Still widely used in kitchens all over the world, light-weight vitreous enamelware has staged a comeback. Even non-cooking fashion gurus have pronounced speckled enamelware a la mode. Here, in the heat of a proper kitchen, enamelware gets a thumbs-up from me for sheer practicality.
Both heavy and light-weight vitreous enamel are manufactured by fusing a thin layer of glass-like material on to a base of steel, iron or aluminium. The process - which takes its name from the Latin for glass, vitrum- is akin to the ancient method of making enamelled jewellery. But its widespread use for kitchen utensils dates from the 1840s following the introduction of a lead-free enamel with a china clay base as an alternative to tin for lining saucepans.
Compared with the heavy, coal-black iron pots and pans in use at the time, enamelware offered many advantages. It was smooth, light, and easy to clean. Soon, almost every item in the kitchen from flour bins and bread bins to fish slices, funnels, bowls and measuring jugs was manufactured in enamelled steel, mainly in white, and exported all over the world. "The lately introduced grey enamel ware is likewise serviceable, and at the same time light," wrote Colonel A R Kenney-Herbert in Culinary Jottings for Madras, in 1870. Even today, on the island of St Helena, fresh fish is always stored until cooked on a white enamelled plate, so that all enamelled plates there are referred to as fish plates. "And the poor still eat off them," adds my St Helena friend.
Looking around my kitchen I can see a painter's palette of enamelware: a pillar-box red coffee pot from Poland, a speckled blue colander and soup ladle from Mexico, an orange teapot from Yugoslavia, a yellow saucepan from Portugal and a pink dish from China with a stencilled flower in the centre.
In the cupboard, heavier-gauge steel-based enamelware from British manufacturers includes an excellent 25-year-old cream and green oval pot-roaster and an indigo blue stockpot. The latest addition is a speckled black roasting pan, made in the US and labelled "Ceramic on Steel Graniteware", which certainly sounds tough. All this enamelware works perfectly, though after years of heavy use the surface gloss can disappear. My only reservation is for enamelled saucepans, which I find work best over gas, and even then catch too readily. In the 19th century porcelain milk boilers, resembling miniature lighthouses, were placed in the pan to deal with this problem.
Heavy-grade enamelled cast iron is a speciality of France, whose handsome cooking pots have led the way since their introduction in the 1930s. Although these are some of the most expensive cooking pots you can buy they are always a good investment since, with care, they will last for decades. The vitrified bond between enamel and cast iron is immensely strong; the surface is as hard as glass but, like glass, can be scratched and chipped if treated roughly. Even worse, as a dismal incident that involved a high shelf, my husband's DIY and lots of Le Creuset pots demonstrated, enamelled cast iron can actually break - if it falls from a height on to a quarry tiled floor. For some years now, my enamelled cast iron has been stored on low shelves in the kitchen.
I use these pots every day; they are a pleasure to cook with. And not only does food cook beautifully in enamelled cast iron, the same pot can be moved from hob to oven and then straight to the table: frying pans and gratin dishes, oval and round casseroles, terrine dishes and saucepans in blue, green, orange, red, black and white. I prefer those with enamel both inside and out, even though manufacturers introduce various non-stick surfaces from time to time, none of which seems as long-lasting as high gloss enamel.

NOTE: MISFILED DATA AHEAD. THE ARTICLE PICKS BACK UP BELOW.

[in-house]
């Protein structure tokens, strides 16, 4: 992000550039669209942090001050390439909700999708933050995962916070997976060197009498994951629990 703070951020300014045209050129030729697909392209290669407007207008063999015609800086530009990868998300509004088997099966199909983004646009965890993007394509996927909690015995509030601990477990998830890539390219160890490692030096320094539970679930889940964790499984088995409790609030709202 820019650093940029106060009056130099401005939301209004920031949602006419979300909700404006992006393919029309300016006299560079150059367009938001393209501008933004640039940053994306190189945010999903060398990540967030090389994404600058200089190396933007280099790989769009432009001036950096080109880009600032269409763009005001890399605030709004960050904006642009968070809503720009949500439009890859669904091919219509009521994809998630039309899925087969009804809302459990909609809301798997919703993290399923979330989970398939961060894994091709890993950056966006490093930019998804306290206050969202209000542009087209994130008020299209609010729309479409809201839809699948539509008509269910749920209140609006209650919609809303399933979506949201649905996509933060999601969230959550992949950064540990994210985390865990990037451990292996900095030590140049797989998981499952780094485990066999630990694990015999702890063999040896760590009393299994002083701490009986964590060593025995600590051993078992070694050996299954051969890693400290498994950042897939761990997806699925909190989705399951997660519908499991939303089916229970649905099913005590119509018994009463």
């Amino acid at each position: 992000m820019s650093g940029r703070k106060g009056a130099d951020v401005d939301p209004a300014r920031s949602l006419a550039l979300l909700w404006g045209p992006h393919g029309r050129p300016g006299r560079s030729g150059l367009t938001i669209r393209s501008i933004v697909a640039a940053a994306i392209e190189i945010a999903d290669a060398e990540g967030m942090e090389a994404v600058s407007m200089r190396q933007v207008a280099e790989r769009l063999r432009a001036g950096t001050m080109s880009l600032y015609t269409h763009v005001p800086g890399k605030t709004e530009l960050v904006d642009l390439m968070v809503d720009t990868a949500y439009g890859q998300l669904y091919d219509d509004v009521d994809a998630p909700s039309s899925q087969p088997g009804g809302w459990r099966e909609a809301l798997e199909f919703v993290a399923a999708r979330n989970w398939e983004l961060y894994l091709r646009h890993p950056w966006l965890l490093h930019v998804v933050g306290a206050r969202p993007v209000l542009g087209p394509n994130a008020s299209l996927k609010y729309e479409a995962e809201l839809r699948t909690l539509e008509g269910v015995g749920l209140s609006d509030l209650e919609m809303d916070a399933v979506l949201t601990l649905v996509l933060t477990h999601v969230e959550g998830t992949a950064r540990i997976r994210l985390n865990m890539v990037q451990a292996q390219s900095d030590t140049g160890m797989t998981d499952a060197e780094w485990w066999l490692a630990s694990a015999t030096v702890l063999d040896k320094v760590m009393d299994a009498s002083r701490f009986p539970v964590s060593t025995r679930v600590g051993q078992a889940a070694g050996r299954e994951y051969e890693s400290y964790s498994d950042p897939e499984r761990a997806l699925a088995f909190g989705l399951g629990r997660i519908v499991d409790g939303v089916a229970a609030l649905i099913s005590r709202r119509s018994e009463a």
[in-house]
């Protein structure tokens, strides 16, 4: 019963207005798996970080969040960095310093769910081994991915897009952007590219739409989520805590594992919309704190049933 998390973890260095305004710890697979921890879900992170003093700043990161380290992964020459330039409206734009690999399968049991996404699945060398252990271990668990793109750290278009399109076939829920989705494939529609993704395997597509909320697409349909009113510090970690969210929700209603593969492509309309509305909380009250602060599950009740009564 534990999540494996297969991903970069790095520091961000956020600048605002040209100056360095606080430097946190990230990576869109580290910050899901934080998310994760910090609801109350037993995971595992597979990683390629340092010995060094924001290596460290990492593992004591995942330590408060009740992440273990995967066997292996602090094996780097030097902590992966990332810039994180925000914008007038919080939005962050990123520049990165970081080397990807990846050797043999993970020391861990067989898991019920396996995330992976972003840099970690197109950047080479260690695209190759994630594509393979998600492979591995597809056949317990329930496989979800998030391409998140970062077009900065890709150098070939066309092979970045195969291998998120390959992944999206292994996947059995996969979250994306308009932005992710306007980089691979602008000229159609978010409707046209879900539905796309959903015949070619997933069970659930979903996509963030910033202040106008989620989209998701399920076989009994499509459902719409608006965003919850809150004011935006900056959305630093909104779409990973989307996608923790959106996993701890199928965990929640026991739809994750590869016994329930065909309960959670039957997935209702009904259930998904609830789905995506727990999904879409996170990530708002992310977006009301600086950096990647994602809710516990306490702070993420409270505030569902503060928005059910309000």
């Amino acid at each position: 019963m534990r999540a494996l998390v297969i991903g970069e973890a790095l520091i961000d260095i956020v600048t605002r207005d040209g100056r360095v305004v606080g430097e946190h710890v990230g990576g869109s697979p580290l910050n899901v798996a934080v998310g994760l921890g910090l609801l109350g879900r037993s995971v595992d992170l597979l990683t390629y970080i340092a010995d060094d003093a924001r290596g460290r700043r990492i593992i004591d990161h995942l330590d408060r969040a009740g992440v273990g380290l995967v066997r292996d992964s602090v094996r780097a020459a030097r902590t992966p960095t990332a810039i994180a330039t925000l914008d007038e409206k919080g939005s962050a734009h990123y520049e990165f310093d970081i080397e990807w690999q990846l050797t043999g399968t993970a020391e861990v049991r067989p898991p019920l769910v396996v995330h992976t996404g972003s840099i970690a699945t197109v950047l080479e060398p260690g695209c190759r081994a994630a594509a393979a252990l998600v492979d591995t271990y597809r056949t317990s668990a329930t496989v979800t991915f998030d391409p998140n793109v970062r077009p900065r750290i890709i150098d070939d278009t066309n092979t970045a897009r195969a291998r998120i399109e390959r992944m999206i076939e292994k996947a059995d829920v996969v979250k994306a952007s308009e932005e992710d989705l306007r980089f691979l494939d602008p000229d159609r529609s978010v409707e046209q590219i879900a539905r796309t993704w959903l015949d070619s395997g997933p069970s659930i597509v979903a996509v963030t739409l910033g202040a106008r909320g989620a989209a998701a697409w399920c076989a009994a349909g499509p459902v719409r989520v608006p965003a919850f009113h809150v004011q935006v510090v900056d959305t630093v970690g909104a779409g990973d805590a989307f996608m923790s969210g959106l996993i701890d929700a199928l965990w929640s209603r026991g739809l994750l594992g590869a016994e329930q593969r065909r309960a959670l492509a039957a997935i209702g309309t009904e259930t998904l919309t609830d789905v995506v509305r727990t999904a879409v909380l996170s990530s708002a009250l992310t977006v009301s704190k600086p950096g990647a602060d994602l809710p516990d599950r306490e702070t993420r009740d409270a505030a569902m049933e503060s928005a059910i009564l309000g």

In a small book written in 1969 to accompany Le Creuset cookware, Elizabeth David gives a selection of 40 recipes that are ideally suited to enamelled cast-iron cookware. As one would expect, all the recipes are simple and delicious: a salad of roasted red peppers, pork chops with white wine and mustard, braised endives, pot-roasted chicken, and pears baked in their skins.
Elizabeth David advises that enamelled cast-iron pots should be allowed to cool before you wash them "like any other kitchen utensils, with liquid detergent and a cleaning brush. If by mischance any food has stuck to a pan, it is necessary only to fill it with cold water, once the pan has cooled. Within half an hour it will be perfectly easy to clean." It's also worth noting that discoloured enamelware can be treated with a weak solution of household bleach.
PLUM AND ALMOND RATAFIA CRUMBLE
570g/1lb 4 oz ripe plums
115g-170g/4oz-6 oz caster sugar - quantity depends on the sweetness of the fruit
2 teaspoons cornflour
100g/312oz small almond ratafia biscuits
225g/8oz plain white flour
115g/4oz demerara sugar
good pinch of ground cinnamon
Preheat the oven to 180C/350F/Gas 4.
Halve the plums and discard the stones. Measure the caster sugar and cornflour into a plastic bag and shake until mixed. Add the plum halves and shake gently until the fruit is coated with sugar.
Turn the contents of the bag into a deep, enamel or ceramic pie dish that holds 2 litres/312 pints. Cover the fruit with buttered paper and bake in the preheated oven for 10-15 minutes, or until the fruit is half- cooked, then discard the buttered paper.
Meanwhile, tip the almond ratafia biscuits into the plastic bag and crush lightly with a rolling pin until reduced to coarse crumbs. Measure the flour and demerara sugar into a mixing bowl and rub in the butter. Stir in the ground cinnamon and all but two tablespoons of the ratafia crumbs. Spoon the mixture over the fruit in an even layer and sprinkle the reserved ratafia crumbs on top.
Bake for 25-30 minutes, or until the crumble is cooked and the top is golden brown. Serve hot or warm with cream.
Variation: in place of plums, use 450g/1lb chopped pink rhubarb mixed with 225g/8oz fresh or frozen raspberries.Reuse content